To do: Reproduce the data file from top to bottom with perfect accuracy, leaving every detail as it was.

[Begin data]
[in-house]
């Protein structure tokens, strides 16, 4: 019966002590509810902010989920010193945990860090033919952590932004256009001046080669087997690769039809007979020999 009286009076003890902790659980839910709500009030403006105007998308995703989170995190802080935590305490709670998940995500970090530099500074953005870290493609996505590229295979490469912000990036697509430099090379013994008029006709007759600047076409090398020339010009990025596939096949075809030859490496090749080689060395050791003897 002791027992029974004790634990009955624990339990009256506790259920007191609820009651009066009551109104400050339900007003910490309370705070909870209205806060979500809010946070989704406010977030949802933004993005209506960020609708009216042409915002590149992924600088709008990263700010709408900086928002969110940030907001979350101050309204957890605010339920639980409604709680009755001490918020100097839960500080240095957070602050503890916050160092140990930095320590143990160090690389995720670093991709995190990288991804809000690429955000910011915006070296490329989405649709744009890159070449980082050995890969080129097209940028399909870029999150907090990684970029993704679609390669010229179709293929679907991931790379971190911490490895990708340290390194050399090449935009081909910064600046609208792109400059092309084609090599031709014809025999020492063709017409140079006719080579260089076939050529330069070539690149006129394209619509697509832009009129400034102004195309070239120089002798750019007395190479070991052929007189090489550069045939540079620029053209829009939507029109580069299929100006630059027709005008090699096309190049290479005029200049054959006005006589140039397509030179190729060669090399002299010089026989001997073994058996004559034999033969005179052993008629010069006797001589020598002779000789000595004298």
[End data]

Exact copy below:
[in-house]
């Protein structure tokens, strides 16, 4: 019966002590509810902010989920010193945990860090033919952590932004256009001046080669087997690769039809007979020999 009286009076003890902790659980839910709500009030403006105007998308995703989170995190802080935590305490709670998940995500970090530099500074953005870290493609996505590229295979490469912000990036697509430099090379013994008029006709007759600047076409090398020339010009990025596939096949075809030859490496090749080689060395050791003897 002791027992029974004790634990009955624990339990009256506790259920007191609820009651009066009551109104400050339900007003910490309370705070909870209205806060979500809010946070989704406010977030949802933004993005209506960020609708009216042409915002590149992924600088709008990263700010709408900086928002969110940030907001979350101050309204957890605010339920639980409604709680009755001490918020100097839960500080240095957070602050503890916050160092140990930095320590143990160090690389995720670093991709995190990288991804809000690429955000910011915006070296490329989405649709744009890159070449980082050995890969080129097209940028399909870029999150907090990684970029993704679609390669010229179709293929679907991931790379971190911490490895990708340290390194050399090449935009081909910064600046609208792109400059092309084609090599031709014809025999020492063709017409140079006719080579260089076939050529330069070539690149006129394209619509697509832009009129400034102004195309070239120089002798750019007395190479070991052929007189090489550069045939540079620029053209829009939507029109580069299929100006630059027709005008090699096309190049290479005029200049054959006005006589140039397509030179190729060669090399002299010089026989001997073994058996004559034999033969005179052993008629010069006797001589020598002779000789000595004298």